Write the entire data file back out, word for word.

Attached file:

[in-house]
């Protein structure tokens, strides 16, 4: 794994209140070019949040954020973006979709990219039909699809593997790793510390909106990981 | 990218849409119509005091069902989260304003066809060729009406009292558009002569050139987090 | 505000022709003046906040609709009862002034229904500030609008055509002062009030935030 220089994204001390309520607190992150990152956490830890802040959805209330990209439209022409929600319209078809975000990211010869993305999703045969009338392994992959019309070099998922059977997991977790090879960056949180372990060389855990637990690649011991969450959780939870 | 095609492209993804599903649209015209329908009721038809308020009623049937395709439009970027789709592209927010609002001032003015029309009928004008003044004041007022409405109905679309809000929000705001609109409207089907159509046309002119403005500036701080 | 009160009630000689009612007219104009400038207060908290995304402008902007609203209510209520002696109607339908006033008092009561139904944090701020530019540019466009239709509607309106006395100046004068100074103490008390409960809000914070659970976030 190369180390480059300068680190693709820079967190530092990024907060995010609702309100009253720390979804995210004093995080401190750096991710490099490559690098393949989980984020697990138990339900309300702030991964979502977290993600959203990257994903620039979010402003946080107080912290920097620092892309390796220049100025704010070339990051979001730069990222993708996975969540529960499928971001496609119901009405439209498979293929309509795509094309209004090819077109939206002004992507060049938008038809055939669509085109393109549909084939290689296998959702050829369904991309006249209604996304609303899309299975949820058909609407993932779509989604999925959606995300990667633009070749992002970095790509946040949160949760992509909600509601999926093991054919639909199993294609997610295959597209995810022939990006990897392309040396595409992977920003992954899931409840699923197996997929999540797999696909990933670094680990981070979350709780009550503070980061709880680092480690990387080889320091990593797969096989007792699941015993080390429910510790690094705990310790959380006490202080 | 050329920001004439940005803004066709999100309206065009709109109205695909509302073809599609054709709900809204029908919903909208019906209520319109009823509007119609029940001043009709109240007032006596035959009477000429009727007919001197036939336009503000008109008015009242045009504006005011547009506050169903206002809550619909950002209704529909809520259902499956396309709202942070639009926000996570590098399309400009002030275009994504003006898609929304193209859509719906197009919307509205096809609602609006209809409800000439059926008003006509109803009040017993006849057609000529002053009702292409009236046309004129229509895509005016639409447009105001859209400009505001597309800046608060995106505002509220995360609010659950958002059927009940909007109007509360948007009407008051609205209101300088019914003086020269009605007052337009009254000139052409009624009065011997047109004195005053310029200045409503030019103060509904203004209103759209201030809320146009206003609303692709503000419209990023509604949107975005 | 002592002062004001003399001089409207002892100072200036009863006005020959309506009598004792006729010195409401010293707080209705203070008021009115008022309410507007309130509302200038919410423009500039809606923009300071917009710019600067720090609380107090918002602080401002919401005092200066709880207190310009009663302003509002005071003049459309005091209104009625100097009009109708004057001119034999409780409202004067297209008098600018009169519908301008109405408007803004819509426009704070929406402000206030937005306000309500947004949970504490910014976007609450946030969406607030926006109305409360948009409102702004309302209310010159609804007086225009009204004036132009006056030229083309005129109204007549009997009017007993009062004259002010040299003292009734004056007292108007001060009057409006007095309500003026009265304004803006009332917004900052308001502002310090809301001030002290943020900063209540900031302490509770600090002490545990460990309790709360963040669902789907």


[in-house]
């Protein structure tokens, strides 16, 4: 794994209140070019949040954020973006979709990219039909699809593997790793510390909106990981 | 990218849409119509005091069902989260304003066809060729009406009292558009002569050139987090 | 505000022709003046906040609709009862002034229904500030609008055509002062009030935030 220089994204001390309520607190992150990152956490830890802040959805209330990209439209022409929600319209078809975000990211010869993305999703045969009338392994992959019309070099998922059977997991977790090879960056949180372990060389855990637990690649011991969450959780939870 | 095609492209993804599903649209015209329908009721038809308020009623049937395709439009970027789709592209927010609002001032003015029309009928004008003044004041007022409405109905679309809000929000705001609109409207089907159509046309002119403005500036701080 | 009160009630000689009612007219104009400038207060908290995304402008902007609203209510209520002696109607339908006033008092009561139904944090701020530019540019466009239709509607309106006395100046004068100074103490008390409960809000914070659970976030 190369180390480059300068680190693709820079967190530092990024907060995010609702309100009253720390979804995210004093995080401190750096991710490099490559690098393949989980984020697990138990339900309300702030991964979502977290993600959203990257994903620039979010402003946080107080912290920097620092892309390796220049100025704010070339990051979001730069990222993708996975969540529960499928971001496609119901009405439209498979293929309509795509094309209004090819077109939206002004992507060049938008038809055939669509085109393109549909084939290689296998959702050829369904991309006249209604996304609303899309299975949820058909609407993932779509989604999925959606995300990667633009070749992002970095790509946040949160949760992509909600509601999926093991054919639909199993294609997610295959597209995810022939990006990897392309040396595409992977920003992954899931409840699923197996997929999540797999696909990933670094680990981070979350709780009550503070980061709880680092480690990387080889320091990593797969096989007792699941015993080390429910510790690094705990310790959380006490202080 | 050329920001004439940005803004066709999100309206065009709109109205695909509302073809599609054709709900809204029908919903909208019906209520319109009823509007119609029940001043009709109240007032006596035959009477000429009727007919001197036939336009503000008109008015009242045009504006005011547009506050169903206002809550619909950002209704529909809520259902499956396309709202942070639009926000996570590098399309400009002030275009994504003006898609929304193209859509719906197009919307509205096809609602609006209809409800000439059926008003006509109803009040017993006849057609000529002053009702292409009236046309004129229509895509005016639409447009105001859209400009505001597309800046608060995106505002509220995360609010659950958002059927009940909007109007509360948007009407008051609205209101300088019914003086020269009605007052337009009254000139052409009624009065011997047109004195005053310029200045409503030019103060509904203004209103759209201030809320146009206003609303692709503000419209990023509604949107975005 | 002592002062004001003399001089409207002892100072200036009863006005020959309506009598004792006729010195409401010293707080209705203070008021009115008022309410507007309130509302200038919410423009500039809606923009300071917009710019600067720090609380107090918002602080401002919401005092200066709880207190310009009663302003509002005071003049459309005091209104009625100097009009109708004057001119034999409780409202004067297209008098600018009169519908301008109405408007803004819509426009704070929406402000206030937005306000309500947004949970504490910014976007609450946030969406607030926006109305409360948009409102702004309302209310010159609804007086225009009204004036132009006056030229083309005129109204007549009997009017007993009062004259002010040299003292009734004056007292108007001060009057409006007095309500003026009265304004803006009332917004900052308001502002310090809301001030002290943020900063209540900031302490509770600090002490545990460990309790709360963040669902789907």